As the evening wound down, Kenny and I said our good-byes to both old and new friends, with our stomachs full and hearts content. I can’t imagine a better way to spend a warm summer night than with a group of friends, playing around in the outdoor kitchen, tasting each others experiments, and enjoying the company.

Thanks again to the good folks at the Saly Cortile Cucina!

White Peach and Mascarpone Pizza
 
Author:
Recipe type: Main
Cuisine: California-style
Serves: 6/pizza
Prep time:
Cook time:
Total time:
 
Juicy white peaches adorn this memorable summer dish.
Ingredients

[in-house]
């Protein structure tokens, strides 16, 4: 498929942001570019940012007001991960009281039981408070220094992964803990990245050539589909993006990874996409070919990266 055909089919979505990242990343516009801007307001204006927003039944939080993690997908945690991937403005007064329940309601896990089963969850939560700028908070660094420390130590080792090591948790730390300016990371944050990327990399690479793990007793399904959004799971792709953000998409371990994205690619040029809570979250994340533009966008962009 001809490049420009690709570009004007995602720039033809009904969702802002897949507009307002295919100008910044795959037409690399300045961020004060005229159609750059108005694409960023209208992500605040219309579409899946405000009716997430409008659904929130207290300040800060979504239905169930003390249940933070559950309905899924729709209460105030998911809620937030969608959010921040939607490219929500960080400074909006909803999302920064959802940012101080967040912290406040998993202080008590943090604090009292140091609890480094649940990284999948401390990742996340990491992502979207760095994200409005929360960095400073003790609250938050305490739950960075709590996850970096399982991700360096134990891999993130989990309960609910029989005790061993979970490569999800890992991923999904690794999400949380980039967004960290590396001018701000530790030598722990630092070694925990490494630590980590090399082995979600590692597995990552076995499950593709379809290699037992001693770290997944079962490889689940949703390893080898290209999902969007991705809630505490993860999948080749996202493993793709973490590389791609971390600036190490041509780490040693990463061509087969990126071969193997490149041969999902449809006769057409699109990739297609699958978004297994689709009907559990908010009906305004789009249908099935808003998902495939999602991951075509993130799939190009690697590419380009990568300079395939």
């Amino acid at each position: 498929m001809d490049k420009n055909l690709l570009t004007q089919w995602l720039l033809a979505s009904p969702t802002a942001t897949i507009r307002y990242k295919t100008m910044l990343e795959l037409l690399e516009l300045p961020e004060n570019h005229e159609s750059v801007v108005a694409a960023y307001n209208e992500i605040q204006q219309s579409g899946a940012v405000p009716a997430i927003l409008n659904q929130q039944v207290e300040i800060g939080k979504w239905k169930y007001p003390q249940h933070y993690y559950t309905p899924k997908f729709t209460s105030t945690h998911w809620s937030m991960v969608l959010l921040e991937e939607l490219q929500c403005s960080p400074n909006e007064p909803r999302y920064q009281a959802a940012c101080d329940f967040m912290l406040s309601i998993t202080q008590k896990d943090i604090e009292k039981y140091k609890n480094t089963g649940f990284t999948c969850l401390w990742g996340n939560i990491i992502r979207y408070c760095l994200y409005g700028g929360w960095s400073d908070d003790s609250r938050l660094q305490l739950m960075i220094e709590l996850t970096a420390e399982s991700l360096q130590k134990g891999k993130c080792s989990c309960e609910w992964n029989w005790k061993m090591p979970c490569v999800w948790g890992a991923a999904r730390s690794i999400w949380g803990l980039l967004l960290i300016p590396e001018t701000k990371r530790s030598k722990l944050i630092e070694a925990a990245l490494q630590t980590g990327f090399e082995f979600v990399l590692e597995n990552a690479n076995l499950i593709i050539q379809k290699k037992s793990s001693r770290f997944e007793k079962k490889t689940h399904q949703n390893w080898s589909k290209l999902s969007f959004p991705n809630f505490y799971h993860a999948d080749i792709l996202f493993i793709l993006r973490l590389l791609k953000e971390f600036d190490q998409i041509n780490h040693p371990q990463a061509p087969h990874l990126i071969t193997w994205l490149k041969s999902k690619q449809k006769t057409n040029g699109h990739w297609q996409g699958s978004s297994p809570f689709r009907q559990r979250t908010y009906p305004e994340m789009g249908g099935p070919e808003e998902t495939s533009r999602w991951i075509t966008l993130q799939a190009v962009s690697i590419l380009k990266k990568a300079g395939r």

For the dough
  • 1½ cups hot water
  • 1 tbs sugar
  • 1 packet of dry active yeast
  • 2 cups white flour
  • 1½ cups whole wheat flour
  • 1 tbs extra virgin olive oil
  • ½ tsp salt
  • extra flour and oil for prep
For the pizza
  • ¾ cups balsamic vinegar
  • ¾ cup mascarpone cheese
  • 1 tbs honey
  • 1-2 large white peaches, sliced
  • 6 fresh mint leaves, torn
Instructions
For the dough
  1. Dissolve sugar and yeast in hot water, and set aside for ten minutes.
  2. Meanwhile, in the bowl of a stand mixer, combine white flour and whole wheat flour. Make a well in the center of the flour.
  3. Add 1 tbs extra virgin olive oil and ½ tsp salt to the water/yeast, and pour into flour well. Mix with a dough hook set on second speed until fully kneaded.
  4. Remove doughball and coat in oil in a large bowl. Cover with a dish towel and let rise for one hour.
  5. Punch down, cut into three sections, and roll each into individual balls.